In Argentina, as a long weekend arrives many people living in the metropolitan area of ​​Buenos Aires flee from the concrete and asphalt in search of Nature. There are many destination possibilities, but one that is undoubtedly a favorite is a garden city, 370 km south of Buenos Aires, which...

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17 April 2023

A picture of a tiny white moth perched on a person's thumb
Urban Biodiversity Justice
Scott Kellogg, Albany

According to modernist philosophy, cities are “human only” spaces built by and for the exclusive use of homo sapiens ― clean, sterile, artifacts of human imagination that symbolize humanity’s separation from nature. Aside from cultivated garden plants and a handful of companion or work animals whose presence is tolerated, non-human...

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11 April 2023

A picture of a map with the colors going from cooler to warmer as they get closer to the center
Explaining the Housing Crisis with the Theory of Constraints
Mathieu Hélie, Montréal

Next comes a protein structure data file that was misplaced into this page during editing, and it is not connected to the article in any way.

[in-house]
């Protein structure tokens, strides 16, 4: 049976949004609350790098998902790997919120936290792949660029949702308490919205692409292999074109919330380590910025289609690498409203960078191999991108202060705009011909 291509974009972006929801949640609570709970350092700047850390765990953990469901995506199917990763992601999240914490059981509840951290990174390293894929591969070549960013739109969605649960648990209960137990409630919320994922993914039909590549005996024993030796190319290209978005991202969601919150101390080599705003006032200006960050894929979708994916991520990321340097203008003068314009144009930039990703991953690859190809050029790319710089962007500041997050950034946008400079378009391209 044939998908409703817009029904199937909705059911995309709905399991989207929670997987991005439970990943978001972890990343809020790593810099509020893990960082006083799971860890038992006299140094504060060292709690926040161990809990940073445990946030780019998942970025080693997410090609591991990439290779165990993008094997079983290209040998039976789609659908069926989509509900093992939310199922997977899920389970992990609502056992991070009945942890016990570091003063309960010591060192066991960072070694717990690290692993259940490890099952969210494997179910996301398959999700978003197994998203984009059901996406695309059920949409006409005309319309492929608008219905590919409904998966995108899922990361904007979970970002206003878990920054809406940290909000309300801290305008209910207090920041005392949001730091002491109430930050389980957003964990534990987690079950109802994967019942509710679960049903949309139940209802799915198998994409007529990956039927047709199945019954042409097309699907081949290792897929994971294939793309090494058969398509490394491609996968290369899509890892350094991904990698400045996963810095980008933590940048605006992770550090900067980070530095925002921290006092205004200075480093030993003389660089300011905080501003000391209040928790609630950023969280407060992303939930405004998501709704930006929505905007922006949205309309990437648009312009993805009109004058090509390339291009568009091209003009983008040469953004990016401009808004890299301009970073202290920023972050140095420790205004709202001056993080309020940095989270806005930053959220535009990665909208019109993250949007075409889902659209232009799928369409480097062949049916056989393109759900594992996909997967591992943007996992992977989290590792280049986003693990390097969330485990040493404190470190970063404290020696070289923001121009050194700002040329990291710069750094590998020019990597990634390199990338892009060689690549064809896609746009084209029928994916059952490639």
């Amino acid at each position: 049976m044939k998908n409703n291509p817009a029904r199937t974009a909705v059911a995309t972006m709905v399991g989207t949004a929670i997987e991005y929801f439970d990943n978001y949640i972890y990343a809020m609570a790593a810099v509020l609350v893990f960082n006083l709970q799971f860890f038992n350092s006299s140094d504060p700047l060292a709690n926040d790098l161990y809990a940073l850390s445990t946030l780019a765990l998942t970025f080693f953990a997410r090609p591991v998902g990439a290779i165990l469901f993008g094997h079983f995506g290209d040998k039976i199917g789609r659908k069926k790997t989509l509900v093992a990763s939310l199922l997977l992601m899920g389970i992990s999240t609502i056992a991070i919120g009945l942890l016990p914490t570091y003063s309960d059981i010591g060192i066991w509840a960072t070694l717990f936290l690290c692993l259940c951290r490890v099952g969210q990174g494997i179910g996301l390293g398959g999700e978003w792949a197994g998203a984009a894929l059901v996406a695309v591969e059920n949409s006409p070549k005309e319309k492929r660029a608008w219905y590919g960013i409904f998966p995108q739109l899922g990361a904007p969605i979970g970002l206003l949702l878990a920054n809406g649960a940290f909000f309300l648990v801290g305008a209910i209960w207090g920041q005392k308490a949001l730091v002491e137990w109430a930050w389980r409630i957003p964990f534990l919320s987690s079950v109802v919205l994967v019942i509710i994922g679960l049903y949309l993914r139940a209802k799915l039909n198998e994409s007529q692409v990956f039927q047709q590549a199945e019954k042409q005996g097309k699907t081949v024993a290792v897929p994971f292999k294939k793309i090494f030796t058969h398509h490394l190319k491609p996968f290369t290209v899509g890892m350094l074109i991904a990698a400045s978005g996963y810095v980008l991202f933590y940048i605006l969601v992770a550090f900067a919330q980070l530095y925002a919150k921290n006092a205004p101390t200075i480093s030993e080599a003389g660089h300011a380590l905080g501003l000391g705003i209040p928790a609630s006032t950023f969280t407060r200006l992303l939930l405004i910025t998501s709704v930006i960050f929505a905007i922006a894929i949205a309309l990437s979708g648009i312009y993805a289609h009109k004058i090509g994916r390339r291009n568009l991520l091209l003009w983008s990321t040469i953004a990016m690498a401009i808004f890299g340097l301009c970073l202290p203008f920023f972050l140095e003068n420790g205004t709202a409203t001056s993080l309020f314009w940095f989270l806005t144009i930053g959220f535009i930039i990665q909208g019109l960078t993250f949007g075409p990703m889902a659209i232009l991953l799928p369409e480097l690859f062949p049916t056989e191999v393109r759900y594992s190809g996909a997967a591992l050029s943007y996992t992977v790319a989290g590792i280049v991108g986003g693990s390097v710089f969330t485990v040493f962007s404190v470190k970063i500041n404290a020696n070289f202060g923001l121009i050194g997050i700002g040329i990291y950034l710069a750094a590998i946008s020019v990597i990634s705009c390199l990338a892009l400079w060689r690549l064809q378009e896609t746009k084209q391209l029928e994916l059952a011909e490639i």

How economic flows and bottlenecks affect urban growth When we encounter a contradiction, it’s very likely that we are facing an unresolved “problem of organized complexity,” to paraphrase Jane Jacobs. Such is the situation with the crisis of urban home affordability and NIMBYism, where everyone agrees that the supply of...

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3 April 2023

An illustration of a person wearing VR googles with space and the earth behind them
What Futures for Nature in Cities?
Perrine Hamel, Singapore

Over the last few months, the metaverse has captured the attention of many professionals, including urban planners. While some may fear a Spielberg-like scenario where we stop caring for our physical world, we can also think of the metaverse as a gateway to inclusion ― where most people could help...